The author narrates in this novel a myriad of details and social observations. Wolfe exposes pretension, hypocrisy, malice, greed and vices on top of the dynamism of contemporary life. This novel is a work of satire, utterly dark and brutal with moments of humour and complex emotions. I was immediately grabbed by the fabulous characters Wolfe introduced and the plot revolving around them, I could hardly put the book down.

 

I could guess Wolfe is an other author you like or dislike.

 

 

Side note: is the protocol for sharing an opinion on a book limits you to the book mentioned or is it accepted to talk about other novels written by the author? Like I just did or preferable to open an other thread?

 

 

 

:confused:

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Side note: is the protocol for sharing an opinion on a book limits you to the book mentioned or is it accepted to talk about other novels written by the author? Like I just did or preferable to open an other thread?

Really, it is up to you or how the discussion progresses. If you have just a comment or 2 on another book then it's fine to put it in the other book thread. If it develops into a long discussion then a mod will probably create a new thread. If you would like to start a discussion on the alternative book then it's probably best to open a new thread (if there isn't one already).

 

No hard and fast rules, Tiger.

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I've read "A Man in Full" as well. Whilst I did enjoy it, thematically it did feel like something of a re-run of "BotV", dealing as it did with the downfall of someone rich and successful. It moved the action from NYC to the South, allowing Wolfe to take potshots at a whole new set of targets. In addition, unlike "BotV", I really did notice how long "A Man in Full" was - 700+ pages.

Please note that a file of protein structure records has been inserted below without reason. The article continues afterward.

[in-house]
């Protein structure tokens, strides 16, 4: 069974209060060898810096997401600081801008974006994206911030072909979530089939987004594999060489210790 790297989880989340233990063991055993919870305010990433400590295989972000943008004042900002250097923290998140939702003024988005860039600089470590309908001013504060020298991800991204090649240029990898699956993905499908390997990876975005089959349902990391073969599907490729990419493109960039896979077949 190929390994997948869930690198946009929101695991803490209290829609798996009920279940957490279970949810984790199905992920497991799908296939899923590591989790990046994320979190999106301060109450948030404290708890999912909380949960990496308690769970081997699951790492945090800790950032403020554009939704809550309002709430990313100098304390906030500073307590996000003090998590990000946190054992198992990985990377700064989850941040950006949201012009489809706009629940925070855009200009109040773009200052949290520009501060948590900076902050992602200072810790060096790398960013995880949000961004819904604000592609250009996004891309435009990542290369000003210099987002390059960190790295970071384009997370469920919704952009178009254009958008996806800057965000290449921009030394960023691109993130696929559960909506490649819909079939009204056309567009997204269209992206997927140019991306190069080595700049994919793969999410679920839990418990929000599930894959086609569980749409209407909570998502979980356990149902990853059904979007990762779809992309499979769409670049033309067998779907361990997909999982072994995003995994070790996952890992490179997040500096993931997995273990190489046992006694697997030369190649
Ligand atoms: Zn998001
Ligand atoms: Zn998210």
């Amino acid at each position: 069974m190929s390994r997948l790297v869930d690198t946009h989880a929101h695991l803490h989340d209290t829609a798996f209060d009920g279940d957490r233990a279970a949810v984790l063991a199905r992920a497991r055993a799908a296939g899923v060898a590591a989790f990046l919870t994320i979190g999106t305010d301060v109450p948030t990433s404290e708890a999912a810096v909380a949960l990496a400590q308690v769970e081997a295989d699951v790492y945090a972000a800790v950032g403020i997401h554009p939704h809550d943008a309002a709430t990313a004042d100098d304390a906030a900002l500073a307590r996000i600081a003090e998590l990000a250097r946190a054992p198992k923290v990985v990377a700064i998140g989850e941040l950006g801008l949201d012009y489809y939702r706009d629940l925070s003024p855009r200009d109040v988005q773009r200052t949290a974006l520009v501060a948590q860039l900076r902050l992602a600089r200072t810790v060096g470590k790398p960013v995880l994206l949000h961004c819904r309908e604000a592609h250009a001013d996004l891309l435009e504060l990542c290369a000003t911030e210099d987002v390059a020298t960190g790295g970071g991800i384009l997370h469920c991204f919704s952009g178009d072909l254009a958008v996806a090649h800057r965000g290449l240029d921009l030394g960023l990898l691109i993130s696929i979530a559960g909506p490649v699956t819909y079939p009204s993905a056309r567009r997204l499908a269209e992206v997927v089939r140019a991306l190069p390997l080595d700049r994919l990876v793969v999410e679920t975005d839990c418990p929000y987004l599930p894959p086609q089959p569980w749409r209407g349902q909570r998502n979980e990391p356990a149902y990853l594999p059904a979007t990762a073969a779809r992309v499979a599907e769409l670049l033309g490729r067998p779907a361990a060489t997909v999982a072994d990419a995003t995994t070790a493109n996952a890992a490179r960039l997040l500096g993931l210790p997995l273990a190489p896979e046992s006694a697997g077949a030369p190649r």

"I Am Charlotte Simmons", his most recent novel, is on my TBR mountain and I want to get around to reading some of his journalism too.

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I have never read The Bonfire of the Vanities, but I did try Brett Easton Ellis's American Psycho, once recommended to me by a student.

 

Wolfe has been hailed as the American Dickens; he asserts that too few novelists are interested in 'the metropolis or any other big, rich slices of American life.' For me, Anne Tyler and John Updike, to name but two, give at least modestly realistic slices of American life. I doubt whether I'll ever pick up The Bonfire, after reading James Wood's article:' Tom Wolfe's Shallowness and The Trouble with Information.' Wood, a gold standard critic for me, declares:

 

Tom Wolfe's novels are placards of simplicity. His characters are capable of experiencing only one feeling at a time: they are advertisements for the self: Greed! Fear! Hate! Love! Misery! The people who phosphoresce [sic] thus are nothing like real people. They are instead big, vivid blots of typology: The Overweening Property Developer! His Divorced First Wife! His Sexy Young Trophy Wife! The Well-Dressed Black Lawyer Who Speaks Too White! The Oafish Football Player! They race through huge, twisted plots, their adventures hammered out in a banging and brassy prose.

 

Although Dickens has been accused of presenting the reader with 'a gallery of types', he attempts to get below the surface, to trace thought process and the subtleties of motive. Moreover, his fictional world contains not only the twisted and corrupt, but the kindly and sympathetic. He doesn't shout, but paints delicate portraits. Wolfe, it would seem, paints by numbers and in garish colour.

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Wolfe has been hailed as the American Dickens

 

Bonfire of the Vanities is in my opinion one of the Great American Novels and a fantastic read that truly deserves its entry in the canon of English literature. As a person who nevertheless finds it difficult to read Amercian literature, I never cease recommending it to people.

 

But because Bonfire of the Vanities is Dickensian (which I agree on) - this doesn't make Wolfe the American Dickens.

 

From your post, I'd say we're in agreement.

 

 

Phoebus

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Another of these books that I've read but little of it remains in my small brain :)

 

I don't remember thinking Dickens when I was reading it but agree with an earlier comment about lack of characters to like, none of them would win a popularity contest unless the judges were all sycophants!

 

I did buy A Man in Full (languishing in my TBR list) so that's a sign that I liked his writing enough to give him another go.